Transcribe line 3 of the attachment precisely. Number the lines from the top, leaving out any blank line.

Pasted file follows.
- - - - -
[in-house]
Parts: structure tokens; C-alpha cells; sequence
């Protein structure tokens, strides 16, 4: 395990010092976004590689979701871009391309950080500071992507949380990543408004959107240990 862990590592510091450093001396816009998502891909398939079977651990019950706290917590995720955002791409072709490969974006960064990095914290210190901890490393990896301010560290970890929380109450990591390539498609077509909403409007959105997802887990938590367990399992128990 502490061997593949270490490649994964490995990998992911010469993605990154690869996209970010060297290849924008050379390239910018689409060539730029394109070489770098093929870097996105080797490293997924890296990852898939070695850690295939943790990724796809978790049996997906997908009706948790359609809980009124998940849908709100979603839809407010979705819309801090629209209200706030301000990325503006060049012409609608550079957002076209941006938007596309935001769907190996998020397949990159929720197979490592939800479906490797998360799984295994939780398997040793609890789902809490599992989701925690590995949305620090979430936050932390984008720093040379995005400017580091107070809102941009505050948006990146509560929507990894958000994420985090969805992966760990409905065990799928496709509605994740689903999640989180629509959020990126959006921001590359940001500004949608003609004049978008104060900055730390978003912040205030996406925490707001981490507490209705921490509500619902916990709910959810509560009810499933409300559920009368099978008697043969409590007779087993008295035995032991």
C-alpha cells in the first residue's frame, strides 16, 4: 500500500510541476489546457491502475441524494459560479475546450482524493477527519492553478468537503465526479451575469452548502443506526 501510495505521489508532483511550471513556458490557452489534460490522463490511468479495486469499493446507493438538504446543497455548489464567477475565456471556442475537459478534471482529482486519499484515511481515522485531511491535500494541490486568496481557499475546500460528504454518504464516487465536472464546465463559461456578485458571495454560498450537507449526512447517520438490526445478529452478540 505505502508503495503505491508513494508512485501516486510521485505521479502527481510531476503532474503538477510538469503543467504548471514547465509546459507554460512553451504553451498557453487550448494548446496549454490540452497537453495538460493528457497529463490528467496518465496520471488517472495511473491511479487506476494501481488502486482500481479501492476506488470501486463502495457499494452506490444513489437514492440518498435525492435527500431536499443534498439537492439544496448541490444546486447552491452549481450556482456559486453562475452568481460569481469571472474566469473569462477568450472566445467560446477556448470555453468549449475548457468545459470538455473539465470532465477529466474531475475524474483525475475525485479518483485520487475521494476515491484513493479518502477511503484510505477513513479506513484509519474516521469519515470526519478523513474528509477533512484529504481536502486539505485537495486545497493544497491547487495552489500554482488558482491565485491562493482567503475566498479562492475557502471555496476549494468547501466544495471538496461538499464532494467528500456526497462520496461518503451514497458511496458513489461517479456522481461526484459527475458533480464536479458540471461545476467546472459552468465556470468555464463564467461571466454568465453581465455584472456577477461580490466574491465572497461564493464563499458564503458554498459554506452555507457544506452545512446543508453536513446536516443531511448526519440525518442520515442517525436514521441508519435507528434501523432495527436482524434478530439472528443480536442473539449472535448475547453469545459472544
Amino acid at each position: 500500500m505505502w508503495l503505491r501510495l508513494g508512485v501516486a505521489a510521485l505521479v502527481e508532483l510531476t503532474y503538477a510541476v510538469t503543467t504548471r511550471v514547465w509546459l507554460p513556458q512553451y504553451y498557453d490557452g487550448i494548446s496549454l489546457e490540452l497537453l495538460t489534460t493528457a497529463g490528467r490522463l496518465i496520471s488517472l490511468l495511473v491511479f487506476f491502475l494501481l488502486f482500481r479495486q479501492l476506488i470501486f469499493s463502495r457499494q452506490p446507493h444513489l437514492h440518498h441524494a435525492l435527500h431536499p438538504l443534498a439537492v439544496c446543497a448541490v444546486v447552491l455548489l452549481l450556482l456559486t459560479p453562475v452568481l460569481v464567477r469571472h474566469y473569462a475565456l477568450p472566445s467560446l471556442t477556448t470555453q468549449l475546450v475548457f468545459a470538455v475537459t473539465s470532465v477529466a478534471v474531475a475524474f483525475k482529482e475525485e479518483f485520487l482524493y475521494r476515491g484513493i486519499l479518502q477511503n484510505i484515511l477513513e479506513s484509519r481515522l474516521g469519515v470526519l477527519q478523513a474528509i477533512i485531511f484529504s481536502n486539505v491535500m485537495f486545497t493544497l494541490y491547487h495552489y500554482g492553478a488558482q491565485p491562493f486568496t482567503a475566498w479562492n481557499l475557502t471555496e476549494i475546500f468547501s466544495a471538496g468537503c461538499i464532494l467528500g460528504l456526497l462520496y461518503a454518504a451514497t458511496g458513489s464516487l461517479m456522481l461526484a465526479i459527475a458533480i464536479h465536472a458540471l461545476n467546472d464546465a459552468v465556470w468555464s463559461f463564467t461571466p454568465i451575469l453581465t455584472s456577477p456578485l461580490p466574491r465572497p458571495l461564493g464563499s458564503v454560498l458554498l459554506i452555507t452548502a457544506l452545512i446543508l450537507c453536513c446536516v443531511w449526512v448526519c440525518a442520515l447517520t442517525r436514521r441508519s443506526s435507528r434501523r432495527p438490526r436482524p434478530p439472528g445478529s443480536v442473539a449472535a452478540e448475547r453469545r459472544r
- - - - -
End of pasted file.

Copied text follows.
């Protein structure tokens, strides 16, 4: 395990010092976004590689979701871009391309950080500071992507949380990543408004959107240990 862990590592510091450093001396816009998502891909398939079977651990019950706290917590995720955002791409072709490969974006960064990095914290210190901890490393990896301010560290970890929380109450990591390539498609077509909403409007959105997802887990938590367990399992128990 502490061997593949270490490649994964490995990998992911010469993605990154690869996209970010060297290849924008050379390239910018689409060539730029394109070489770098093929870097996105080797490293997924890296990852898939070695850690295939943790990724796809978790049996997906997908009706948790359609809980009124998940849908709100979603839809407010979705819309801090629209209200706030301000990325503006060049012409609608550079957002076209941006938007596309935001769907190996998020397949990159929720197979490592939800479906490797998360799984295994939780398997040793609890789902809490599992989701925690590995949305620090979430936050932390984008720093040379995005400017580091107070809102941009505050948006990146509560929507990894958000994420985090969805992966760990409905065990799928496709509605994740689903999640989180629509959020990126959006921001590359940001500004949608003609004049978008104060900055730390978003912040205030996406925490707001981490507490209705921490509500619902916990709910959810509560009810499933409300559920009368099978008697043969409590007779087993008295035995032991």